Background: "Repolarization reserve" is frequently invoked to explain why potentially proarrhythmic drugs cause, across a population, a range of changes to cardiac action potentials (APs). However, the mechanisms underlying this interindividual variability are not understood quantitatively.
Objective: The purpose of this study was to perform a novel analysis of mathematical models of ventricular myocytes to quantify repolarization reserve and gain insight into the factors responsible for variability in the response to proarrhythmic drugs.
Methods/results: In several models of human or canine ventricular myocytes, variability was simulated by randomizing model parameters and running repeated simulations. With each randomly generated set of parameters, APs before and after simulated 75% block of the rapid delayed rectifier current (I(Kr)) were calculated. Multivariable regression was performed to determine how much each model parameter attenuated or exacerbated the AP prolongation caused by the I(Kr)-blocking drug. Simulations with a human ventricular myocyte model suggest that drug response is influenced most strongly by (1) the density of I(Kr), (2) the density of slow delayed rectifier current I(Ks), (3) the voltage dependence of I(Kr) inactivation, (4) the density of L-type Ca2+ current, and (5) the kinetics of I(Ks) activation. The analysis also identified mechanisms underlying nonintuitive behavior, such as ionic currents that prolong baseline APs but decrease drug-induced AP prolongation. Finally, the simulations provided quantitative insight into conditions that aggravate the drug response, such as silent ion channel mutations and heart failure.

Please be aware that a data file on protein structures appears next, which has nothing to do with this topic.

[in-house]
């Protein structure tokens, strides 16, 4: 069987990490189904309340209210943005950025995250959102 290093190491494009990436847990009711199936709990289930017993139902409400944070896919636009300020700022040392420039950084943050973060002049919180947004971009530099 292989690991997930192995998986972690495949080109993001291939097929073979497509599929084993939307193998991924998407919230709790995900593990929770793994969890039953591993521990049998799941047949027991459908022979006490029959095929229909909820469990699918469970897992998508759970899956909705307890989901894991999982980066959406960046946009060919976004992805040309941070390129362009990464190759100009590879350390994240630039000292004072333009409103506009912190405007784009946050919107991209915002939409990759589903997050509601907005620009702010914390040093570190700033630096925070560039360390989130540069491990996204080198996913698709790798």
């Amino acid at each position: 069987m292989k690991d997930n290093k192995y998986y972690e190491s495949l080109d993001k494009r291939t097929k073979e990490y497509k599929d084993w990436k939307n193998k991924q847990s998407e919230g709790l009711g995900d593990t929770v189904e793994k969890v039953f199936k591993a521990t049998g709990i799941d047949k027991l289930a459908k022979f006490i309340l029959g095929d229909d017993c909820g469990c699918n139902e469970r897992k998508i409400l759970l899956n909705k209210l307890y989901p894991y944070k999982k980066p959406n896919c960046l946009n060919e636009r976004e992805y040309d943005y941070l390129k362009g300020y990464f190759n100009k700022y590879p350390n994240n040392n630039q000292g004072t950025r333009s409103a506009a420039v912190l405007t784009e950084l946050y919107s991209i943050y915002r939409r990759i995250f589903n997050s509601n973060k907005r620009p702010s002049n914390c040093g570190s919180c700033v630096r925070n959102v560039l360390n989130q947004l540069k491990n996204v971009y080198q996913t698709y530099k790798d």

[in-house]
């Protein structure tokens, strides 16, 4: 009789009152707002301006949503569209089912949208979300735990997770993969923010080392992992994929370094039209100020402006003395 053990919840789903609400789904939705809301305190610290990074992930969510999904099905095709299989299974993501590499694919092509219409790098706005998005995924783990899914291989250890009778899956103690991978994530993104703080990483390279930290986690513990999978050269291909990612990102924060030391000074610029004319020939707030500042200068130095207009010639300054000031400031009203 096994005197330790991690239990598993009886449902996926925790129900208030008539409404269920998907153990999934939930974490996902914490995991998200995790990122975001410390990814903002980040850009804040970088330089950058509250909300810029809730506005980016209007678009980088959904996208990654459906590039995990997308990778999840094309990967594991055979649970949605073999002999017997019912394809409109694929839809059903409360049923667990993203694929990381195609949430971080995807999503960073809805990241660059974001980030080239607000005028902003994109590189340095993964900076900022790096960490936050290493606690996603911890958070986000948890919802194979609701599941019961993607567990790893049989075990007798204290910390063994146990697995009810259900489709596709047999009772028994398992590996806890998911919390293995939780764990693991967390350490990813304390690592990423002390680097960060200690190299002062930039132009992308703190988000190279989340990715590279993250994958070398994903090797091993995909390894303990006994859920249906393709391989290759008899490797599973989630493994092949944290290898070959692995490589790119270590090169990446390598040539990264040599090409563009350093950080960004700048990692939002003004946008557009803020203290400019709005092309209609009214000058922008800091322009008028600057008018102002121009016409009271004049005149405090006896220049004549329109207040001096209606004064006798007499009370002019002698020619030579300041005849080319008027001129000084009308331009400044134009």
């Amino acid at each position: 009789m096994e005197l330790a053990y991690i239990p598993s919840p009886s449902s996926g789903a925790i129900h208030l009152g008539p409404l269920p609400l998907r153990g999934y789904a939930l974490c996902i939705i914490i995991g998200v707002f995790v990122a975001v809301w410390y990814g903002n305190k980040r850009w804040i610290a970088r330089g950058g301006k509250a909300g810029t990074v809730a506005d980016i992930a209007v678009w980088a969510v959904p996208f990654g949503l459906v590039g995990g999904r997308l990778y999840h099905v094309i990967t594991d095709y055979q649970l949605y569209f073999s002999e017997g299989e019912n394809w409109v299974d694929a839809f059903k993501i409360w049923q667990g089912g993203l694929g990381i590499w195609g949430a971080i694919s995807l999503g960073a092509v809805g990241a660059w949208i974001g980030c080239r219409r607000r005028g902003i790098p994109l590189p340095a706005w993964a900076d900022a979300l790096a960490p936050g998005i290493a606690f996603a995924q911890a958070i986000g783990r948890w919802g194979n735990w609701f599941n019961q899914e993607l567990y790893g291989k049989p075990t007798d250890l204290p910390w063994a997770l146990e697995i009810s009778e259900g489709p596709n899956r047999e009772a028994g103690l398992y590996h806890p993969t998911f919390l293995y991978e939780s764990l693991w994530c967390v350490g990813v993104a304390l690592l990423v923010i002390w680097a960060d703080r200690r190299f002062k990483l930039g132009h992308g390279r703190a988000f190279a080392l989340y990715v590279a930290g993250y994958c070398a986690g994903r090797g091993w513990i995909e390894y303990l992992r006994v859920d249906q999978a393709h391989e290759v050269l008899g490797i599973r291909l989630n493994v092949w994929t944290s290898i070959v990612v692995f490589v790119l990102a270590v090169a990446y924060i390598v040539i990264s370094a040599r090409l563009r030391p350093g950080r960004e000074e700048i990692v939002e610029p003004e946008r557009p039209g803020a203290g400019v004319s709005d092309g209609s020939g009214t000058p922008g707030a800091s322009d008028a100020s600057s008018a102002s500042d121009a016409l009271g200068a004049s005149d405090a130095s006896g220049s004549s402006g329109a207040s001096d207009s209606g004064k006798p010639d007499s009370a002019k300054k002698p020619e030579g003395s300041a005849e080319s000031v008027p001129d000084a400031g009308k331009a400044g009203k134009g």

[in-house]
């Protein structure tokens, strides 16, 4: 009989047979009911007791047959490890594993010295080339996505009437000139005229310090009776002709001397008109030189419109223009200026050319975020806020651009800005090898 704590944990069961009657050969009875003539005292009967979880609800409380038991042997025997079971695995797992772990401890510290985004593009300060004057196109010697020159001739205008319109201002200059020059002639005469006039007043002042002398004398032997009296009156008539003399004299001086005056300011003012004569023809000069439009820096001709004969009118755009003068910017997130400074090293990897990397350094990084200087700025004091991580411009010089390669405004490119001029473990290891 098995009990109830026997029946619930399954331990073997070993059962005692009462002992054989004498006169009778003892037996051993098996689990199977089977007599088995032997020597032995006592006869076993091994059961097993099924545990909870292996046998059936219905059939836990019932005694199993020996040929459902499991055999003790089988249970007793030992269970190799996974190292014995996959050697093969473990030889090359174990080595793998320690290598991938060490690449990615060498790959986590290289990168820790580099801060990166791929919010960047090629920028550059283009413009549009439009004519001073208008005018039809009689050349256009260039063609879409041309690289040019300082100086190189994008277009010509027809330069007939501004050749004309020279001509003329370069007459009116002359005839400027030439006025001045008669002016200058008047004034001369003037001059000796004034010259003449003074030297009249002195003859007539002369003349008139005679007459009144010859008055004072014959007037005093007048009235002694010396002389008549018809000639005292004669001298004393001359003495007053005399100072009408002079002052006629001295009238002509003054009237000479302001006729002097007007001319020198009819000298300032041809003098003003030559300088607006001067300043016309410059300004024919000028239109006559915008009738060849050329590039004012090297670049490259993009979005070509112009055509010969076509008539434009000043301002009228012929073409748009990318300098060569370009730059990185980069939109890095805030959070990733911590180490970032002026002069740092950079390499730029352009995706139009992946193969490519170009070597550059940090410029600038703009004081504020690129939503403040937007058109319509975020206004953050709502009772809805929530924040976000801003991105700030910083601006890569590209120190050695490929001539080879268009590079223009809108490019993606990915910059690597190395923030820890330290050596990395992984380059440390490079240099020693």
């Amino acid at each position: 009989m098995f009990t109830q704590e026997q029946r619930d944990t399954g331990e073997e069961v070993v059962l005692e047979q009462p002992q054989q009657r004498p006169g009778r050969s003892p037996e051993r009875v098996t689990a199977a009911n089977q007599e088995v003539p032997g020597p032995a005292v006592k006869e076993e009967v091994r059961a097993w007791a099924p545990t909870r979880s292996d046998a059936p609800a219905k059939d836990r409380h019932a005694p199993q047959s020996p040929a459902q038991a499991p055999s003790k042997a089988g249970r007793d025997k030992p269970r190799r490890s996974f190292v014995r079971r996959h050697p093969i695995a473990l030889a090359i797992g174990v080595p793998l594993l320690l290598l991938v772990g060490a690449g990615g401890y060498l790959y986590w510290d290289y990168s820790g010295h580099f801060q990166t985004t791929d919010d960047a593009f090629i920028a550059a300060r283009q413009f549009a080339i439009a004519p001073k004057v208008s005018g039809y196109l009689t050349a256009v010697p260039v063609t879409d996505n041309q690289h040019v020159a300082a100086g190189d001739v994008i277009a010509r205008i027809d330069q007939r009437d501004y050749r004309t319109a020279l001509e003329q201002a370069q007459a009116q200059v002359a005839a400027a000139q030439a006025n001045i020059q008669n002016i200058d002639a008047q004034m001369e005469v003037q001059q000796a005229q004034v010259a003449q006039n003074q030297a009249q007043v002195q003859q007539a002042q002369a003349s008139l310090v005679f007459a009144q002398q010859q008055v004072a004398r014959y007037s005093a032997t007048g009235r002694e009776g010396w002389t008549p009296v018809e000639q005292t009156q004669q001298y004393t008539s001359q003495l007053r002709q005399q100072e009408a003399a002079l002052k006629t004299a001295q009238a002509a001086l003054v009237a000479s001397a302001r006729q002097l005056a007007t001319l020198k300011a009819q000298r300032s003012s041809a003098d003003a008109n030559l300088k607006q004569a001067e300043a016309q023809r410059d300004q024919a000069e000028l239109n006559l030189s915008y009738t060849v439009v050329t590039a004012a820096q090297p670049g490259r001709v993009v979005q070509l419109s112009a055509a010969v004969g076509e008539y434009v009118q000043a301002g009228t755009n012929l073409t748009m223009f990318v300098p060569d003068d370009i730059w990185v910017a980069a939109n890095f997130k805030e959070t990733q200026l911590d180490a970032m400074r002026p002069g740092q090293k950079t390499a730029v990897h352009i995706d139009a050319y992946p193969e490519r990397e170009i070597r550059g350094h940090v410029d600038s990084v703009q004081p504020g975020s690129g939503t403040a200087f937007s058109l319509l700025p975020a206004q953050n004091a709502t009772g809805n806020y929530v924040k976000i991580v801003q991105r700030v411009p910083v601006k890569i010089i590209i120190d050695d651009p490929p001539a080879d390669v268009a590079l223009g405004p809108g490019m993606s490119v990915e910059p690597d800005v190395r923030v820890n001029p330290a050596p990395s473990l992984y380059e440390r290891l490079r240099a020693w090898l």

Conclusion: These modeling results provide the first thorough quantification of repolarization reserve and improve our understanding of interindividual variability in adverse drug reactions.
Copyright © 2011 Heart Rhythm Society. Published by Elsevier Inc. All rights reserved.